Foy Tong : Unravelling the threads of a culinary legacy.
Perhaps it will manifest in its full elegance as delicate golden tresses, resting languorously on a gleaming banana leaf; or, maybe as a sort-of straggly yellow toupée atop the sweet Thai crepe, Khanom Beuang. It may also show up ruthlessly squashed into a plastic-wrapped styrofoam tray. Yet, despite its ubiquity in everyday Thai life, few realise that this peculiar dessert has a decidedly long and cross-cultural past, harking back half a millennium – to the convents of Portugal. Whether whilst squeezing through sweaty lunch-hour crowds or on a weekend amble through the crisp, air-con climes of a shiny mall, a Bangkok resident is, at one time or another, going to encounter the golden-yellow, stringy phenomenon that is Foy Tong (“Golden Threads”).
The original Portuguese version of the confection, Fios de Ovos (“Egg Threads”) is said to owe its creation to the culinary genius of some enterprising nuns. With a surfeit of egg yolks—owing to the extensive use of whites for filtering wines, starching habits and wimples; and even applying gold and silver leaf to church altars—an influx of sugar from new colonies, and a lot of downtime, hitherto quiet convents transformed into pioneering food-waste labs. The resulting innovations were what are still known today as Doces Conventuais, or “Convent Sweets” and in particular, Ovos Moles: pastries characterised by a filling of—you guessed it—egg yolks and sugar.
In parallel, significant advancements in naval construction and sea-going exploration were allowing this tiny nation on the westernmost edge of Europe to accelerate its formidable, global expansion. Portuguese conquests included many parts of Asia; however, unlike Goa in India, or Malacca in Malaysia, Ayutthaya, in then Siam, was never colonised. Instead, it signed a treaty of friendship and commerce with Portugal, marking the first time Siam had ever allied itself with a European nation.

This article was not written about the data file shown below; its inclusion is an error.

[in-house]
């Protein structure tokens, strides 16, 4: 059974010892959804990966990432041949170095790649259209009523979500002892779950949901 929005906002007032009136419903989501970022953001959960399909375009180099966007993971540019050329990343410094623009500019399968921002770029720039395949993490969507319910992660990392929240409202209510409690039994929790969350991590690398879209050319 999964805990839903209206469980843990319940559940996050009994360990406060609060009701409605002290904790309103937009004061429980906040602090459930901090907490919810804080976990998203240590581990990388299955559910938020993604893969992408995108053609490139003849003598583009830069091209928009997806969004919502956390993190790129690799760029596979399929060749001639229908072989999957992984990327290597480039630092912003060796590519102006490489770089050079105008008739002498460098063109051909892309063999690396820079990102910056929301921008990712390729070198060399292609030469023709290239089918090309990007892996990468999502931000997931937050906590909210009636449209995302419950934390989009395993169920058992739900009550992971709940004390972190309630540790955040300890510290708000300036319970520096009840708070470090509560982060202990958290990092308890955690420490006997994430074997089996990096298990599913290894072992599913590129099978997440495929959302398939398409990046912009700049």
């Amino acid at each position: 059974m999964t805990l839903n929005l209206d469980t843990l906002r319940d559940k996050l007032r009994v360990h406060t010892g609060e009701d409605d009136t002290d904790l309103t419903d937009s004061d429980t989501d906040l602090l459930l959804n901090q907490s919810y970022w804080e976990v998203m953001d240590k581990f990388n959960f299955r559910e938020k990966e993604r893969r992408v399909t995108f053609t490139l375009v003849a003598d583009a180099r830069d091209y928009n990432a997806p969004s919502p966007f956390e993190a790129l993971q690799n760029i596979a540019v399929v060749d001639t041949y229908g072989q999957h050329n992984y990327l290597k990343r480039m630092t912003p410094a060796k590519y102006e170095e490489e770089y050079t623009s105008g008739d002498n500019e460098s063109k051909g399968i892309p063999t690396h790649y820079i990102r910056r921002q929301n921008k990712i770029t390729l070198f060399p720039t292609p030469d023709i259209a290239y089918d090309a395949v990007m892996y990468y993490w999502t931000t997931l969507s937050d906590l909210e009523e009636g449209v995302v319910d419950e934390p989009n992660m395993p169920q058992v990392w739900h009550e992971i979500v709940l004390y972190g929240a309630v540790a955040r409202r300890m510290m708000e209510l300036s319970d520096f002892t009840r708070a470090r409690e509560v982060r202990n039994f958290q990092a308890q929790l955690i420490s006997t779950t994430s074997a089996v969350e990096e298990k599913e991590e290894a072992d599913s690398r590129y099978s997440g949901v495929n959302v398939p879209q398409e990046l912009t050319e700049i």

Many traders subsequently chose to settle in Ayutthaya, creating a Portuguese quarter in the old capital. It is believed that it was during this period that Maria Guyomar de Pina, or Thao Thong Kip Ma—a Siamese woman of mixed Japanese-Portuguese-Bengali descent, and wife of Phaulkon, the high-ranking minister to King Narai—introduced egg-based Portuguese sweets to Siamese royal cuisine. These included Fios de Ovos, or what is now known as Foy Tong. Traditionally served in propitious ceremonies, the golden colour of the dessert represents prosperity, while its long threads represent longevity and everlasting love.
Today, Foy Tong is made in much the same way it always has been, using duck and chicken egg yolks, and sugar, combined into a silky, deep yellow mixture. The batter is strained through a narrow funnel into a simmering syrup infused with jasmine, resulting in delicate ‘golden threads’ of egg yolk. Having myself just returned from Portugal—experiencing first-hand the full spectrum of its eggy delights—I can only marvel at how this five-hundred-year-old friendship—between two countries at opposite ends of the earth—has engendered one, incredible, shared culinary legacy.
by Rosalind Yunibandhu